In this article I will show you how to build a very simply 220 V or 110 V operated 1 watt LED driver circuit,that would cost you not more 1/2 a dollar, excluding the LED of course.
I have already discussed capacitive type of power supply in a couple posts, like in LED tube light circuit and in a transformerless power supply circuit, the present circuit also utilizes the same concept for driving the proposed 1 watt LED.
In the circuit diagram we see a very simple capacitive power supply circuit for driving a 1 watt LED, which may be understood with the following points.
The 1uF/400V capacitor at the input forms the heart of the circuit and functions as the main current limiter component of the circuit. The current limiting function makes sure that the voltage applied to the LED never exceeds the required safe level.
However high voltage capacitors have one serious issue, these do not restrict or are not able to inhibit the initial switch ON mains power in rush, which can be fatal for any electronic circuit LEDs are no exceptions.
Adding a 56 Ohm resistor at the input helps to introduce some damage control measures, but still it alone cannot do the complete safeguarding of the involved electronics.
An MOV would certainly do, also what about a thermistor? Yep, a thermistor would also be a welcome proposition.
But these are relatively at the costlier side and we are discussing a cheap version for the proposed design, so we would want to exclude anything that would cross a dollar mark as far as the total cost goes.
So I thought of an innovative way of replacing an MOV with an ordinary, cheap alternative.
What is the function of an MOV? It's to sink the initial burst of high voltage/current to ground such that it is ground before reaching the LED in this case.
Wouldn't a high voltage capacitor do the same function if connected across the LED itself. Yes it would surely operate the same way as an MOV.
The figure shows the insertion of another high voltage capacitor directly across the LED, which sucks the instantaneous influx of voltage surge during power switch ON, it does this while charging up and thus sinks almost the entire initial voltage in rush making all the doubts associated with a capacitive type of power supply distinctly clear.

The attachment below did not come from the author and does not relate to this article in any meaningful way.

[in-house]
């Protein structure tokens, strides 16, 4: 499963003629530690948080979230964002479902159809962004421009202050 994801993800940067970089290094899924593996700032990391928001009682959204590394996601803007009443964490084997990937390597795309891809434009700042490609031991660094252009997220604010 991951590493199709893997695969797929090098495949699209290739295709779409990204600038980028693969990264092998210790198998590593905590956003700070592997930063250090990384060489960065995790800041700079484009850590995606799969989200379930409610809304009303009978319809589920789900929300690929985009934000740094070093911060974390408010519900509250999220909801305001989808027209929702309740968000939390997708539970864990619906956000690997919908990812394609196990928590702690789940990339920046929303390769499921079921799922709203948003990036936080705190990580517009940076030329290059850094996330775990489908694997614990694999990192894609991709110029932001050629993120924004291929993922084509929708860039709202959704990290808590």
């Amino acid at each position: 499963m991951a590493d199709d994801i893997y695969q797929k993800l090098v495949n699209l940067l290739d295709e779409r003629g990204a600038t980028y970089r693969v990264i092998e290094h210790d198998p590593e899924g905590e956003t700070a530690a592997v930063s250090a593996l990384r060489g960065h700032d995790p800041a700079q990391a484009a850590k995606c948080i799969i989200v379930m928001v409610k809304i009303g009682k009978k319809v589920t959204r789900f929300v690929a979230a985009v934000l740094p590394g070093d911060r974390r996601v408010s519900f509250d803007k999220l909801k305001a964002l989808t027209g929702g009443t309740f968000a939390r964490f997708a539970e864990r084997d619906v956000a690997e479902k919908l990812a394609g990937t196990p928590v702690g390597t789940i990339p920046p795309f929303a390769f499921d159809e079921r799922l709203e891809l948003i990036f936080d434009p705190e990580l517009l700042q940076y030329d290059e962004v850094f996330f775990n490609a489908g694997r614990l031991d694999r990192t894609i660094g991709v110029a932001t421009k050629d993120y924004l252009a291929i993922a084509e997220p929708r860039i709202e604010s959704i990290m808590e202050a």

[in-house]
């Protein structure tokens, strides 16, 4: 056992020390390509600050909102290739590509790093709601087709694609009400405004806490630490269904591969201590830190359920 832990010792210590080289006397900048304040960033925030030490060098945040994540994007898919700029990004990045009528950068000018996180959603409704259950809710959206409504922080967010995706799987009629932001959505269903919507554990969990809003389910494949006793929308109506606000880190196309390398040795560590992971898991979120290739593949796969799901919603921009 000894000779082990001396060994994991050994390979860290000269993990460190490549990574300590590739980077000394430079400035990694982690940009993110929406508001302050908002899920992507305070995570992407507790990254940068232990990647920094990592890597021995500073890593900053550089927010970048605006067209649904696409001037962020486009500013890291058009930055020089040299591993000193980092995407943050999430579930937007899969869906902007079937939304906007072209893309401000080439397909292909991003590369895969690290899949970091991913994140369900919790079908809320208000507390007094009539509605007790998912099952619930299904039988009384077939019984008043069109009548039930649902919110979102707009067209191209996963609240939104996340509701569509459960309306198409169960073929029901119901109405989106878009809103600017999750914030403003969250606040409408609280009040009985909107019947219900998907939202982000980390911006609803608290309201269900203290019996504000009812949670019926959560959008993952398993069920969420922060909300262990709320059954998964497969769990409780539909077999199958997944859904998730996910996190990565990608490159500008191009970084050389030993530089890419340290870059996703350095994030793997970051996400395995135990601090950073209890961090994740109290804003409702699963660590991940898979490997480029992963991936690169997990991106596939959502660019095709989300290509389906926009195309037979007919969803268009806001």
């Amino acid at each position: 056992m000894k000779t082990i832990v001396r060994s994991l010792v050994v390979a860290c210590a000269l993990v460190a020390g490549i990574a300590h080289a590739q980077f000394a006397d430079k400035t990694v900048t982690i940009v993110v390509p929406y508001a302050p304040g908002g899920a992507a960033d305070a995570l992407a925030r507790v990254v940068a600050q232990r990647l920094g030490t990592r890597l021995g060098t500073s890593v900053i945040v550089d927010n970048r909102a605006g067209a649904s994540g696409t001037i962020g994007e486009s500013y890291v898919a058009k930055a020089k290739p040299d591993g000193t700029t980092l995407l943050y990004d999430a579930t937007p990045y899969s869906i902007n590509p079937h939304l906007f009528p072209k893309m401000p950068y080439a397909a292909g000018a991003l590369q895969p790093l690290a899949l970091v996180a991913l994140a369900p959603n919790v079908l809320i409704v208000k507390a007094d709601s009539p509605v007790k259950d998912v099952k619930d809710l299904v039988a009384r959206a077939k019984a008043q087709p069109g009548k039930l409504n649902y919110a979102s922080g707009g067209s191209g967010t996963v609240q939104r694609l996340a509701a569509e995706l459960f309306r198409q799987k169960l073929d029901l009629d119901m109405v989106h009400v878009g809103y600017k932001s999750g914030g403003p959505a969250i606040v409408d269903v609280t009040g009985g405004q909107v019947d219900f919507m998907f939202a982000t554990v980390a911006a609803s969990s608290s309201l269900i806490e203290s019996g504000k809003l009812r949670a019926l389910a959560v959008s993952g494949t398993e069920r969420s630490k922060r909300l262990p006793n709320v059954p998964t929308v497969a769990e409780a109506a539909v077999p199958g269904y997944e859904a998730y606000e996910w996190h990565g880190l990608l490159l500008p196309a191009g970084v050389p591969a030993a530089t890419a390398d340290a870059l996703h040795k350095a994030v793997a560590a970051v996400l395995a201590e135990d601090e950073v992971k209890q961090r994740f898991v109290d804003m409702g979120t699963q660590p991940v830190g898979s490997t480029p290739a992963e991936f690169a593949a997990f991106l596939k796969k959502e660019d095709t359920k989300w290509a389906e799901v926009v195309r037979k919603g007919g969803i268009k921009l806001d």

The end result as shown in the figure is a clean, safe, simple and a low cost 1 watt LED driver circuit, which can be built right at home by any eletronic hobbyist and used for personal pleasures and utility.
CAUTION: THE CIRCUIT SHOWN BELOW IS NOT ISOLATED FROM THE AC MAINS, THEREFORE IS EXTREMELY DANGEROUS TO TOUCH IN POWERED POSITION.
In the above shown simple 1 watt led driver circuit, the two 4.7uF/250 capacitors along with the 10 ohm resistors form a kind of "speed breaker" in the circuit, this approach helps to arrest the initial switch ON surge inrush which in turn helps to safeguard the LED from getting damaged.
This feature can be replaced with an NTC which are popular for their surge suppressing features.
This enhanced way of tackling the initial surge inrush problem could be by connecting an NTC thermistor in series with the circuit or the load.
Please check out the following link for knowing how to incorporate an NTC thermister in the proposed 1 watt LED driver circuit
Another interesting way of controlling the involved switch ON surge could be by using a SCR crowbar circuit stage as shown below:
Here it is fixed at 4.7V, which implies that the voltage across the SCR anode/cathode terminals can never exceed the 4.7V value.
This further ensures that the connected 1 watt LED would be always getting a safe voltage of around 3.5 to 4V which is quite manageable for the LED, provided it's mounted over a suitable heatsink.